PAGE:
The report by the Finnish Intelligence Agency (Supo) warned of the risk of a foreign state (for which read Russia) using the acquired land plots to sever transport links or even house soldiers of their own.
Finnish MP Suna Kymäläisen, who reported the cancellation of property deals to Finnish national broadcaster Yle, noted that sales of land near the Finnish-Russian border as well as key infrastructure, such as airports, will be prioritized. According to Kymäläisen, land transactions that do not appear "business-related" will come under special scrutiny. After a formal investigation, the Finnish Justice Ministry is also poised to legally ban foreigners from buying land in strategically important locations, the definition of which may also be extended.
"Russia aims to strengthen its superpower status and has expressed the goal of a sphere-of-influence-based security regime," the report said.
Additionally, the Finnish government also pledged to boost its annual military expenditure of 2.4 billion euros ($2.6bln) with 55 million euros ($59mln). Helsinki also plans to increase its annual military expenditure by a further 150 million euros ($160mln) starting from 2021.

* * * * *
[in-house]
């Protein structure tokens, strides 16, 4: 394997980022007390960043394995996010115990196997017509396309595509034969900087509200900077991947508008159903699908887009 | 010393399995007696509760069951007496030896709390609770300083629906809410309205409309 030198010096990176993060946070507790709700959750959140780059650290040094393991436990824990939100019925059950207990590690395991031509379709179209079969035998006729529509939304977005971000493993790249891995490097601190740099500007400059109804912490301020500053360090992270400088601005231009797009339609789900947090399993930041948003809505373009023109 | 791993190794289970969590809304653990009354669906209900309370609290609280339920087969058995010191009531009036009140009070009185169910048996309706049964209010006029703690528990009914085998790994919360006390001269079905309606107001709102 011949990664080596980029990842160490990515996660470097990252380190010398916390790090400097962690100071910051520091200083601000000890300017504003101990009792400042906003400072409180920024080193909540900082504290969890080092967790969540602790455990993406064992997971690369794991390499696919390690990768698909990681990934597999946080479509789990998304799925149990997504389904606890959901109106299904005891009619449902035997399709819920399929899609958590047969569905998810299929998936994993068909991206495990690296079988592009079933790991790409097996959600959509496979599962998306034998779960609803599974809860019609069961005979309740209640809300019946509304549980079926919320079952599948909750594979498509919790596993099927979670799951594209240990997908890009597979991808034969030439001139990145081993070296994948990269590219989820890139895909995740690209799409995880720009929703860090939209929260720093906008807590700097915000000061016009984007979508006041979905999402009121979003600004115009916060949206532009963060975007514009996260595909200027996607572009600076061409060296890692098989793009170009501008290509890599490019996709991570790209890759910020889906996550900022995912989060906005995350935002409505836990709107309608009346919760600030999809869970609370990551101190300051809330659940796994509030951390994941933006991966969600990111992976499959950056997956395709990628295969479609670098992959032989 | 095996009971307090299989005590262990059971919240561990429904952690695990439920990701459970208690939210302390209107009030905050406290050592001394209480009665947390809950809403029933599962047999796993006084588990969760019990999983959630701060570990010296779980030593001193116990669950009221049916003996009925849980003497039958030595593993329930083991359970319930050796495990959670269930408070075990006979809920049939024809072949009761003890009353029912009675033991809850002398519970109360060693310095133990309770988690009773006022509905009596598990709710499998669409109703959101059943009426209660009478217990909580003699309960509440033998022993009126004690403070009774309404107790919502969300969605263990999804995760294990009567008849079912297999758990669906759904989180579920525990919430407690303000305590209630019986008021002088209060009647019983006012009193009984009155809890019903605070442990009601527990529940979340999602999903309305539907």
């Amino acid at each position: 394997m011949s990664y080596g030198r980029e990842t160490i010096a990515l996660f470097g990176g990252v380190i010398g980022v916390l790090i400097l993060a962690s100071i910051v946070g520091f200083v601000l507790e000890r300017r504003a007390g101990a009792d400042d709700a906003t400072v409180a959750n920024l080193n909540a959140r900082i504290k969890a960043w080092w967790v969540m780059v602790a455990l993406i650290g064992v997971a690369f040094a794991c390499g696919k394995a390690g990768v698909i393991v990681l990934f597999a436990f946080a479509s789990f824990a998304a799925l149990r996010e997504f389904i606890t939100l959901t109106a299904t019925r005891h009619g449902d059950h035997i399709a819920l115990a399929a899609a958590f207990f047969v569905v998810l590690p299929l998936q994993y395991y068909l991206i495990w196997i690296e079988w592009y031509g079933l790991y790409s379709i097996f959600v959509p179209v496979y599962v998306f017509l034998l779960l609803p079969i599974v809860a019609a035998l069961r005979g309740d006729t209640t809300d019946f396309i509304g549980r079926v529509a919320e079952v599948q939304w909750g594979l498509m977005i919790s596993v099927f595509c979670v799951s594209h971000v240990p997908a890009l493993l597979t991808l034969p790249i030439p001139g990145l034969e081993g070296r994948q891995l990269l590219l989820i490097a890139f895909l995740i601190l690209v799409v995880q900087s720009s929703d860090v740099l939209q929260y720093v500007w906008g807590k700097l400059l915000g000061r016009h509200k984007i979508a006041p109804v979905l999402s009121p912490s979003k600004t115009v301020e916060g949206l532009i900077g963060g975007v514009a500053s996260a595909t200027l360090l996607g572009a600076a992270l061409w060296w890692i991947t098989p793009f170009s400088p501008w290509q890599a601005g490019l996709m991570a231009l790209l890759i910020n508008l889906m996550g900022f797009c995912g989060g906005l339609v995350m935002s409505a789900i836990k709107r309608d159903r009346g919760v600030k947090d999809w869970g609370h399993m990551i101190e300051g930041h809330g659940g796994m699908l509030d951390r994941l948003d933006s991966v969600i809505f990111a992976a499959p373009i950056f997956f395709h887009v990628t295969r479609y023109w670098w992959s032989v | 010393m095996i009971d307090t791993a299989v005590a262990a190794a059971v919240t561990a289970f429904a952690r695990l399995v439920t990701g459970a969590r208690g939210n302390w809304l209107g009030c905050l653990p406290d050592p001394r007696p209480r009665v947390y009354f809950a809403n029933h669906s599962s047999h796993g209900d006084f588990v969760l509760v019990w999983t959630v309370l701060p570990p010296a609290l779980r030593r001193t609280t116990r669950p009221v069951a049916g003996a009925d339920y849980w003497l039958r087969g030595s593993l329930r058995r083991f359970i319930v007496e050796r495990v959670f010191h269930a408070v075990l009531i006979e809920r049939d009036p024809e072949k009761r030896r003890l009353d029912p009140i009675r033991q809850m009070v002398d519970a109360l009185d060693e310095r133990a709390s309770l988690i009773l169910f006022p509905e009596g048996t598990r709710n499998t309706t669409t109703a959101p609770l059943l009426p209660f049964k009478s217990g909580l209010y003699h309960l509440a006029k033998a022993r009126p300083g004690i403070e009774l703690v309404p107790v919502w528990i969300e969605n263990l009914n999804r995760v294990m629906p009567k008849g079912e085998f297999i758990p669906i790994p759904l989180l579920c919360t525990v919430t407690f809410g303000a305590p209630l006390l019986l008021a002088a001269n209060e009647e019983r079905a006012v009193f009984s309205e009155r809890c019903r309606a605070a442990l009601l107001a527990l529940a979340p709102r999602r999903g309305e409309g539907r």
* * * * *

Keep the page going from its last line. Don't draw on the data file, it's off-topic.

In the next decade, the Nordic country also plans to replace its aging naval fleet and its 62 Hornet fighter jets. The price of Hornet replacements is expected to land at 10 billion euros ($10.7bln), whereas the acquisition of Navy ships within the framework of the Squadron 2020 project is expected to set Finnish state coffers back 1.2 billion euros ($1.3bln), Finnish newspaper Kaleva reported. The Chairman of the Parliamentary Defense Committee, Ilkka Kanerva, called the demanding efforts of bolstering Finland's self-defense "the leap of a tiger."
In peace time, Finland has a standing strength of 16,000 troops. At present, its conscript-centered armed forces can fully mobilize over 200,000 combat troops and service personnel within four weeks, which is the largest in Scandinavia.
Finland shares a 1,270-kilometer-long border with Russia and together with Sweden remains the only non-aligned Nordic country.
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